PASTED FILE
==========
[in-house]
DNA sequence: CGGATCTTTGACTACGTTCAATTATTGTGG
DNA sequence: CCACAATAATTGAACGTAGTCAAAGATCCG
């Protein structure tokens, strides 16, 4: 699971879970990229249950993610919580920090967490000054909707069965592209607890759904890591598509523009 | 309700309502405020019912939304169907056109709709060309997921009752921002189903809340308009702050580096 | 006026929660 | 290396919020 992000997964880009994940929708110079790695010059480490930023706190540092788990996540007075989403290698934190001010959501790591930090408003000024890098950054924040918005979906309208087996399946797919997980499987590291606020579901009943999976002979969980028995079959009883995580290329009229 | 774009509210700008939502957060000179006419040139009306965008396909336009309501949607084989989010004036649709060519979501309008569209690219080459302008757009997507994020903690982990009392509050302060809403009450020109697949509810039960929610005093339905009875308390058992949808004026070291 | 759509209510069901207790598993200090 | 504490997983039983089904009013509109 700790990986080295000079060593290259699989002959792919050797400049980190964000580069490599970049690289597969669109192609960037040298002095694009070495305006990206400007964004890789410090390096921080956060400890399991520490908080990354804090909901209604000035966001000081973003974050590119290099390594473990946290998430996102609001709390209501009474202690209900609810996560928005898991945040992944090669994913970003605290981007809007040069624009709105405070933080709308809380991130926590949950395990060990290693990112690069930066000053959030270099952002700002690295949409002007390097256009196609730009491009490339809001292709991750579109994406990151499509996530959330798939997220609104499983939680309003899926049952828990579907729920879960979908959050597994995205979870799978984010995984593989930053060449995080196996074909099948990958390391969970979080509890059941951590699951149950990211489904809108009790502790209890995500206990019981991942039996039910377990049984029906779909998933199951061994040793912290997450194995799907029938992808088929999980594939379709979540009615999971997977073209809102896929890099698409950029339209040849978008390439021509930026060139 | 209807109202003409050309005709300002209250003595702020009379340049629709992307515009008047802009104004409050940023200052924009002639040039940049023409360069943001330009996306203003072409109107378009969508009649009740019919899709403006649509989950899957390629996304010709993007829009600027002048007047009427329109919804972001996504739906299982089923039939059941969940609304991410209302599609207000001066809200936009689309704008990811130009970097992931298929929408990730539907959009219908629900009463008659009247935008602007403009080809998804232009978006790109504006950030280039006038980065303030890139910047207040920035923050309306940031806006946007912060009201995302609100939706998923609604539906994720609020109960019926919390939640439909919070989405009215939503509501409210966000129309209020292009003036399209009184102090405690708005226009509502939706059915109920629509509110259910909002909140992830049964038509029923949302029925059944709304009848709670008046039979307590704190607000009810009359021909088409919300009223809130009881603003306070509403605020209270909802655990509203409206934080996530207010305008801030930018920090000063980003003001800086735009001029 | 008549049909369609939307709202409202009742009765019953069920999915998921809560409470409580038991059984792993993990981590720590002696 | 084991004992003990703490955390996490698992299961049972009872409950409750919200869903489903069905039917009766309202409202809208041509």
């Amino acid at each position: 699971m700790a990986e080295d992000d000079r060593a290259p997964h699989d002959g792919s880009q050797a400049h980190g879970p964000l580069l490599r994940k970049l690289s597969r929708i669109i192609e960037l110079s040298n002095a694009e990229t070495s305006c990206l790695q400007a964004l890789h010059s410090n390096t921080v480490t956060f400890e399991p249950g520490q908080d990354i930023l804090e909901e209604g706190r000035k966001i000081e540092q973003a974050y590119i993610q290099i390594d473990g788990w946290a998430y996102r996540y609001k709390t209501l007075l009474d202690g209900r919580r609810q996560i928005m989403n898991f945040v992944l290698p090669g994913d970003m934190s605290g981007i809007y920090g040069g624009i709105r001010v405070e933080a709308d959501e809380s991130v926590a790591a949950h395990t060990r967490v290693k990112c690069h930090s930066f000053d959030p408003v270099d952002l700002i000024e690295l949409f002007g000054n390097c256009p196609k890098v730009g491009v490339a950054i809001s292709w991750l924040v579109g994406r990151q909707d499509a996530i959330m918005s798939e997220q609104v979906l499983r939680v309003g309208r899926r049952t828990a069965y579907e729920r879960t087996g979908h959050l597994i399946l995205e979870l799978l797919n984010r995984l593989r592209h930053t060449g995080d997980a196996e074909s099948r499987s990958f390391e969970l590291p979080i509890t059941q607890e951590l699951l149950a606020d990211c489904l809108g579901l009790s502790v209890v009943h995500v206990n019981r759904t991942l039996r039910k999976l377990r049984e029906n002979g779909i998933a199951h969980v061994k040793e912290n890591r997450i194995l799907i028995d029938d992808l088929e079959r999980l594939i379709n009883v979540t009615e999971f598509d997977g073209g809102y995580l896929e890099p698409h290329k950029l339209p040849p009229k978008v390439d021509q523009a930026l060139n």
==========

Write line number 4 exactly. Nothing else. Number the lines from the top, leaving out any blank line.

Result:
């Protein structure tokens, strides 16, 4: 699971879970990229249950993610919580920090967490000054909707069965592209607890759904890591598509523009 | 309700309502405020019912939304169907056109709709060309997921009752921002189903809340308009702050580096 | 006026929660 | 290396919020 992000997964880009994940929708110079790695010059480490930023706190540092788990996540007075989403290698934190001010959501790591930090408003000024890098950054924040918005979906309208087996399946797919997980499987590291606020579901009943999976002979969980028995079959009883995580290329009229 | 774009509210700008939502957060000179006419040139009306965008396909336009309501949607084989989010004036649709060519979501309008569209690219080459302008757009997507994020903690982990009392509050302060809403009450020109697949509810039960929610005093339905009875308390058992949808004026070291 | 759509209510069901207790598993200090 | 504490997983039983089904009013509109 700790990986080295000079060593290259699989002959792919050797400049980190964000580069490599970049690289597969669109192609960037040298002095694009070495305006990206400007964004890789410090390096921080956060400890399991520490908080990354804090909901209604000035966001000081973003974050590119290099390594473990946290998430996102609001709390209501009474202690209900609810996560928005898991945040992944090669994913970003605290981007809007040069624009709105405070933080709308809380991130926590949950395990060990290693990112690069930066000053959030270099952002700002690295949409002007390097256009196609730009491009490339809001292709991750579109994406990151499509996530959330798939997220609104499983939680309003899926049952828990579907729920879960979908959050597994995205979870799978984010995984593989930053060449995080196996074909099948990958390391969970979080509890059941951590699951149950990211489904809108009790502790209890995500206990019981991942039996039910377990049984029906779909998933199951061994040793912290997450194995799907029938992808088929999980594939379709979540009615999971997977073209809102896929890099698409950029339209040849978008390439021509930026060139 | 209807109202003409050309005709300002209250003595702020009379340049629709992307515009008047802009104004409050940023200052924009002639040039940049023409360069943001330009996306203003072409109107378009969508009649009740019919899709403006649509989950899957390629996304010709993007829009600027002048007047009427329109919804972001996504739906299982089923039939059941969940609304991410209302599609207000001066809200936009689309704008990811130009970097992931298929929408990730539907959009219908629900009463008659009247935008602007403009080809998804232009978006790109504006950030280039006038980065303030890139910047207040920035923050309306940031806006946007912060009201995302609100939706998923609604539906994720609020109960019926919390939640439909919070989405009215939503509501409210966000129309209020292009003036399209009184102090405690708005226009509502939706059915109920629509509110259910909002909140992830049964038509029923949302029925059944709304009848709670008046039979307590704190607000009810009359021909088409919300009223809130009881603003306070509403605020209270909802655990509203409206934080996530207010305008801030930018920090000063980003003001800086735009001029 | 008549049909369609939307709202409202009742009765019953069920999915998921809560409470409580038991059984792993993990981590720590002696 | 084991004992003990703490955390996490698992299961049972009872409950409750919200869903489903069905039917009766309202409202809208041509």